Dietary > Caloric Restriction



Calorie restriction, or caloric restriction, or energy restriction, is a dietary regimen that reduces calorie intake without incurring malnutrition or a reduction in essential nutrients. "Low" can be defined relative to the subject's previous intake before intentionally restricting calories, or relative to an average person of similar body type. In a number of species, including yeast, fish, rodents and dogs, calorie restriction without malnutrition has been shown to slow the biological aging process, resulting in longer maintenance of youthful health and an increase in both median and maximum lifespan.[1][2] However, the life-extending effect of calorie restriction is not shown to be universal.[3]

In humans, the long-term health effects of moderate caloric restriction with sufficient nutrients are unknown.[4]

Using rhesus monkeys, a collaboration of the United States National Institute on Aging and the University of Wisconsin found that caloric restriction without malnutrition extended lifespan and delayed the onset of age-related disorders; older age, higher diet quality, and female gender were positive factors affecting the benefits realized from lower caloric intake.[5]


  • Health effects
    • Risks of malnutrition
  • Mechanisms
    • Temperature
    • Hormesis
    • Evolution
    • Chromatin and PHA-4
    • Reduced DNA damage
    • Sirtuin-mediated mechanism
  • History
  • ResearchReferences
    • Primates
    • Rodents
    • Yeast
    • Humans
    • Research controls
  • References

Risks of malnutrition

As noted above, the term "calorie restriction" as used in biogerontology refers to dietary regimens that reduce calorie intake without incurring malnutrition.[4] If a restricted diet is not designed to include essential nutrients, malnutrition may result in serious deleterious effects, as shown in the Minnesota Starvation Experiment.[6]This study was conducted during World War II on a group of lean men, who restricted their calorie intake by 45% for 6 months, and composed roughly 90% of their diet with carbohydrates.[6] As expected, this malnutrition resulted in many positive metabolic adaptations (e.g. decreased body fat, blood pressure, improved lipid profile, low serum T3 concentration, and decreased resting heart rate and whole-body resting energy expenditure), but also caused a wide range of negative effects, such as anemia, lower extremity edema, muscle wasting, weakness, neurological deficits, dizziness, irritability, lethargy, and depression.[6]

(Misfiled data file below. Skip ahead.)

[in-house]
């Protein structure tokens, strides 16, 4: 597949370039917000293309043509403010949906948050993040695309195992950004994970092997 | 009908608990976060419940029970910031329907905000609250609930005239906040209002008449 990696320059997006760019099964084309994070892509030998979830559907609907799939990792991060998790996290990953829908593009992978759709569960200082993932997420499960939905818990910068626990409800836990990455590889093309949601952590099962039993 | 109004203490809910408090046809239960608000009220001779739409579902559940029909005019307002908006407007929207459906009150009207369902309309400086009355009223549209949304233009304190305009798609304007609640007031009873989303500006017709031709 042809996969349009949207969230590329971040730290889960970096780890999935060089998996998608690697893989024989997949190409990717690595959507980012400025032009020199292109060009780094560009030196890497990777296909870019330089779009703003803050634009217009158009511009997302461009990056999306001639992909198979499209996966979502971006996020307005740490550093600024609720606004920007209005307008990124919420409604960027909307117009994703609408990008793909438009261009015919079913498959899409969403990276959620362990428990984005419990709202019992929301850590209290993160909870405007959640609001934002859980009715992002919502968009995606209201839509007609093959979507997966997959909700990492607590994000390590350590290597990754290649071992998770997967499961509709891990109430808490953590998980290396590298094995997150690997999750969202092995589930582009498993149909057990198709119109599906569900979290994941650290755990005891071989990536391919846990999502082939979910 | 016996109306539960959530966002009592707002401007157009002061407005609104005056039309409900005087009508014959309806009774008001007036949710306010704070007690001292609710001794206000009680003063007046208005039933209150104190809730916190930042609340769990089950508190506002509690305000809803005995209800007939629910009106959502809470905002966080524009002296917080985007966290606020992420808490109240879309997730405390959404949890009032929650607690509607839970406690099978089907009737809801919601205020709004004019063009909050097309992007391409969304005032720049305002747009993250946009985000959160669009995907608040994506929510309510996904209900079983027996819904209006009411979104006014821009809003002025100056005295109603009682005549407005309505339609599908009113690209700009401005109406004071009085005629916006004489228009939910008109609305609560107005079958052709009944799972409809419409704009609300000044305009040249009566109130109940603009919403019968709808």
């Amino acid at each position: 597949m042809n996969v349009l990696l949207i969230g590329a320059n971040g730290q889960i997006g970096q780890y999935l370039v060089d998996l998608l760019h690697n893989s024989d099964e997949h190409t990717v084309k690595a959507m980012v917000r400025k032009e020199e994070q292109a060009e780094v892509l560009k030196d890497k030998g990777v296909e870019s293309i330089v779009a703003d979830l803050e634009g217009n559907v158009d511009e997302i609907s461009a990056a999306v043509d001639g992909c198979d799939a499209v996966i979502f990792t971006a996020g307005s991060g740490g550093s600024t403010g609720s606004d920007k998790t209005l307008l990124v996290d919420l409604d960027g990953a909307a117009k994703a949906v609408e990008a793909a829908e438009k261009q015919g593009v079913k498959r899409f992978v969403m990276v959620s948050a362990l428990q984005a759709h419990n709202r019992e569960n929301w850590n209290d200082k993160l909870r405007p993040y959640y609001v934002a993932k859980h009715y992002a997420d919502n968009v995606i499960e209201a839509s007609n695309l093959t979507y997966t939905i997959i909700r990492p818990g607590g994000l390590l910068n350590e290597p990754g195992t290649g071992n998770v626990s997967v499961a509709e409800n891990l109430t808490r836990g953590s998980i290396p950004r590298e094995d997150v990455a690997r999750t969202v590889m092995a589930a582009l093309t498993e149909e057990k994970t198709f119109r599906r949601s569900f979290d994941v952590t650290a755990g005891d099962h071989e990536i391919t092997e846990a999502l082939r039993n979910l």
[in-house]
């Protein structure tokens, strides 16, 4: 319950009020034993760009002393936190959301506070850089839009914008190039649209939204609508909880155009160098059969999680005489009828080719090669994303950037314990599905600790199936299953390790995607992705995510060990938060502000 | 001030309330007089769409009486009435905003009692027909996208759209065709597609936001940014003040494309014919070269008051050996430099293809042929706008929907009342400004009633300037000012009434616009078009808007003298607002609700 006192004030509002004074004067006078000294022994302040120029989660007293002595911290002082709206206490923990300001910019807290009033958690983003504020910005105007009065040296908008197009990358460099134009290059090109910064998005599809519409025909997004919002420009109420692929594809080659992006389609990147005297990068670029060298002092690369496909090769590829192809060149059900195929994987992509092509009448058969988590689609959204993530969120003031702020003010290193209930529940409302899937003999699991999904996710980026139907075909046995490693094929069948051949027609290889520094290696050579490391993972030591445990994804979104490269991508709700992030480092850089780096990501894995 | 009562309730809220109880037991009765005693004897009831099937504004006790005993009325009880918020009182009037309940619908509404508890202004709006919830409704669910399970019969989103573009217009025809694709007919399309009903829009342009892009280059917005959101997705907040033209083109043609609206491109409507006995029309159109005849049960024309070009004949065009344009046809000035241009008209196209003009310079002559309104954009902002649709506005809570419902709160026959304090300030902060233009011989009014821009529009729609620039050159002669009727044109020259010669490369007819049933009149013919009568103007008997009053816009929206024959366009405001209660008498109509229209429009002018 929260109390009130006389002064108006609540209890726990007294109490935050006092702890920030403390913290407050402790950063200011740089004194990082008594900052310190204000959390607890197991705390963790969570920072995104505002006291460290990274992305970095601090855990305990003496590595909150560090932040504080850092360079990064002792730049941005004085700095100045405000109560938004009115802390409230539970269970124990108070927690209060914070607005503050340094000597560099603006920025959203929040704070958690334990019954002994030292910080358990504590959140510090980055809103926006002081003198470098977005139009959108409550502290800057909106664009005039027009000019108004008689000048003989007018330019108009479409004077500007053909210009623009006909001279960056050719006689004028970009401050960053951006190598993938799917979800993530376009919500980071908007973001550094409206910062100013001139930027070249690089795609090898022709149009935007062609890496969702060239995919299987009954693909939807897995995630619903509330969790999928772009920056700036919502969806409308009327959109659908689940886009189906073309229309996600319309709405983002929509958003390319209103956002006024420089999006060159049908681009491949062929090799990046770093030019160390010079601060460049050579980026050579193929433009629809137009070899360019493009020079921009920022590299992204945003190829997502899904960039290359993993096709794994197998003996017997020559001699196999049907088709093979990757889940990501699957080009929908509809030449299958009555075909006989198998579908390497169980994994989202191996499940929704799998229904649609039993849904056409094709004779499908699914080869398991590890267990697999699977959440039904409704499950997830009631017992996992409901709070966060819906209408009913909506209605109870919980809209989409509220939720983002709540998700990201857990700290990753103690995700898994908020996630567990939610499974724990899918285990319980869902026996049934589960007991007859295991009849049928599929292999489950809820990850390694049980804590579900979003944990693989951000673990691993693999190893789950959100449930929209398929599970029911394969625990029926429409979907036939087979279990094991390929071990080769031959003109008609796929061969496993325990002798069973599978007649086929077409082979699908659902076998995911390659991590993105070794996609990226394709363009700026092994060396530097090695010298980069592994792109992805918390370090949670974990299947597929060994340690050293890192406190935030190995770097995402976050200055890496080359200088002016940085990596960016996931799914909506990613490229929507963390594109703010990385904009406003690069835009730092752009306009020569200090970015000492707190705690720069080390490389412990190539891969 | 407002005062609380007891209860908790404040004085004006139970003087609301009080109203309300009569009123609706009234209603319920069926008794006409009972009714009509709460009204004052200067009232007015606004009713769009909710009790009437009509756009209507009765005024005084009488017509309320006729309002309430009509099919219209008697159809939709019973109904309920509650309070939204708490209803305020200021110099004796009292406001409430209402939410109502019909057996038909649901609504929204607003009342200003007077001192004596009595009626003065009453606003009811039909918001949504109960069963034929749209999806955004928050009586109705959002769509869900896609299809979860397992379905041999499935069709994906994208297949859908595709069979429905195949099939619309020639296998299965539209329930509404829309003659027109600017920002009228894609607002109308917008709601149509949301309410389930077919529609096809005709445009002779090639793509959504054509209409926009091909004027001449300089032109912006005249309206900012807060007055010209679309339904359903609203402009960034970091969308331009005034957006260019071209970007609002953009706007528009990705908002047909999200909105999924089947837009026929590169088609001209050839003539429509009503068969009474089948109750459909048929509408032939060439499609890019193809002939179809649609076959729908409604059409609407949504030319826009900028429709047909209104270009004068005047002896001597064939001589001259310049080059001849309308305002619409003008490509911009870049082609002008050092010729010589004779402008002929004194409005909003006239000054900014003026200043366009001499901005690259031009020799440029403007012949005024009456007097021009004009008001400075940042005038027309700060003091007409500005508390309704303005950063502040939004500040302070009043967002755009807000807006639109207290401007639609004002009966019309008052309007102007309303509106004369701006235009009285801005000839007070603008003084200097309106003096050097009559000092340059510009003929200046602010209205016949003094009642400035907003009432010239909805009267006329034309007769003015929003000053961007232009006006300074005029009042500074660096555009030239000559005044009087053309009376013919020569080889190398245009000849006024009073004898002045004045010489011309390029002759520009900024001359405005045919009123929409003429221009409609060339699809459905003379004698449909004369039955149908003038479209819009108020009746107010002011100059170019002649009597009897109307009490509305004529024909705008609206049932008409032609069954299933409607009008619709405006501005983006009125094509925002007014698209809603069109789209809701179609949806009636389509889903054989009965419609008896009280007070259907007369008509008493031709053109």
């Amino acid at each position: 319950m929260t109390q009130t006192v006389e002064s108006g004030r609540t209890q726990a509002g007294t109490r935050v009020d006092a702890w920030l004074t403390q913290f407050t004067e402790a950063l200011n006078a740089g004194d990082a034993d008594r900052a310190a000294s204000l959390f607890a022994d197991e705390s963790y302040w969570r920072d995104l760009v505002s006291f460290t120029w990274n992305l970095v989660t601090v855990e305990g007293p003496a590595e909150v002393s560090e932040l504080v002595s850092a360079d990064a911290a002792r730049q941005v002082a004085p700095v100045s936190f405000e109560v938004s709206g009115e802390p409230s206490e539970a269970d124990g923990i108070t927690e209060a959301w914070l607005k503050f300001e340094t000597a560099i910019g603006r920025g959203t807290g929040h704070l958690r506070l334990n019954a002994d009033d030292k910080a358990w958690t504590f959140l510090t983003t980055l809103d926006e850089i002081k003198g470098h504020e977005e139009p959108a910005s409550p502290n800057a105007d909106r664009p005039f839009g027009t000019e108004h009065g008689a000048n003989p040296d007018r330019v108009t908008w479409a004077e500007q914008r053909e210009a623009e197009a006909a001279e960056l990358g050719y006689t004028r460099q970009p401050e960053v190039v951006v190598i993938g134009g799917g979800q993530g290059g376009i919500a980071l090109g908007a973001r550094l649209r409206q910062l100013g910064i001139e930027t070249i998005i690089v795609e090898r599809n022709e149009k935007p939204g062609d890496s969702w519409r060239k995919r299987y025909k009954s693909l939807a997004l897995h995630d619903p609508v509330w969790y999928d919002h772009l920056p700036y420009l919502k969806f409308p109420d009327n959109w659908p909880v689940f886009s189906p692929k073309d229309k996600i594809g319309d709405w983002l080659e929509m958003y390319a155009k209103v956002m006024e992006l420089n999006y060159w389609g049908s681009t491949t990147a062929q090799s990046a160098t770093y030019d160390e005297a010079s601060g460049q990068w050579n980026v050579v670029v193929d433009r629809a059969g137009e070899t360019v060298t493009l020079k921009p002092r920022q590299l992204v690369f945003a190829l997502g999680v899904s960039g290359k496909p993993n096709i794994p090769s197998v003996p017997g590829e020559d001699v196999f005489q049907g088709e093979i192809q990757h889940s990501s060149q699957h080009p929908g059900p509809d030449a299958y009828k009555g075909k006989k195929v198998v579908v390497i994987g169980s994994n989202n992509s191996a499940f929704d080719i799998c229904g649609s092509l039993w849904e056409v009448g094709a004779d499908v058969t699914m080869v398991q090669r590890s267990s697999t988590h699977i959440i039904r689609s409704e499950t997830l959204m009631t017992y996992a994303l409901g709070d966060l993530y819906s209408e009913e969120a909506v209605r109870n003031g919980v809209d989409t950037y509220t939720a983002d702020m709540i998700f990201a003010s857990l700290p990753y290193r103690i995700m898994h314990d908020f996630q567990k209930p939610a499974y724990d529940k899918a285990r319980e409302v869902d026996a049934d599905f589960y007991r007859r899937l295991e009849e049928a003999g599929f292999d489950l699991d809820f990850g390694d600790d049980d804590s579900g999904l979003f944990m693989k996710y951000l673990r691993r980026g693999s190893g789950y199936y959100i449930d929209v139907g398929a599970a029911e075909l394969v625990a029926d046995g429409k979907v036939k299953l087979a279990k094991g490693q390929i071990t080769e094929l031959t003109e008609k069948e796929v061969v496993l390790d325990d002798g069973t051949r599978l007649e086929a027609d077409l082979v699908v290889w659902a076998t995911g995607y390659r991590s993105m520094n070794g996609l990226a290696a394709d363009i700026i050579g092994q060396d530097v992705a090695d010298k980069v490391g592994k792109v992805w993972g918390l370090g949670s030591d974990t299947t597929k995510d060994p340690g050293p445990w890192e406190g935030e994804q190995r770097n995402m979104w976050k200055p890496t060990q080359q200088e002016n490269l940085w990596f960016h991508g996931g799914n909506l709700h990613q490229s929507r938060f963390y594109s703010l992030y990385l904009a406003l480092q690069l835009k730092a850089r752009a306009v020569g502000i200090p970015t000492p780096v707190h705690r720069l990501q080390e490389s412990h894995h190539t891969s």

Even though there has been research on caloric restriction for over 70 years, the mechanism by which caloric restriction works is still not well understood.[2] Some explanations include reduced core body temperature,[21] reduced cellular divisions, lower metabolic rates, reduced production of free radicals,[22] reduced DNA damage[23][24] and hormesis.[25]



Some research has pointed toward hormesis as an explanation for the benefits of caloric restriction, representing beneficial actions linked to a low-intensity biological stressor such as reduced calorie intake.[26] As a potential role for caloric restriction, the diet imposes a low-intensity biological stress on the organism, eliciting a defensive response that may help protect it against the disorders of aging.[27] In other words, caloric restriction places the organism in a defensive state so that it can survive adversity, resulting in improved health and longer life.[26] This switch to a defensive state may be controlled by longevity genes (see below).[28]

Mitochondrial hormesis

Mitochondrial hormesis was a purely hypothetical concept until late 2007, when work on a small worm named Caenorhabditis elegans suggested that the restriction of glucose metabolism extends life span primarily by increasing oxidative stress to stimulate the organism into having an ultimately increased resistance to further oxidative stress.[29] This is probably the first experimental evidence for hormesis being the reason for extended life span following caloric restriction.

Although aging can be conceptualized as the accumulation of damage, the more recent determination that free radicals participate in intracellular signaling has made the categorical equation of their effects with "damage" more problematic than was commonly appreciated in the past. It was previously proposed on a hypothetical basis that free radicals may induce an endogenous response culminating in more effective adaptations that protect against exogenous radicals (and possibly other toxic compounds).[30] Sublethal mitochondrial stress with an attendant augmentation of reactive oxygen species may precipitate many of the beneficial alterations in cellular physiology produced by caloric restriction.[31][32][33]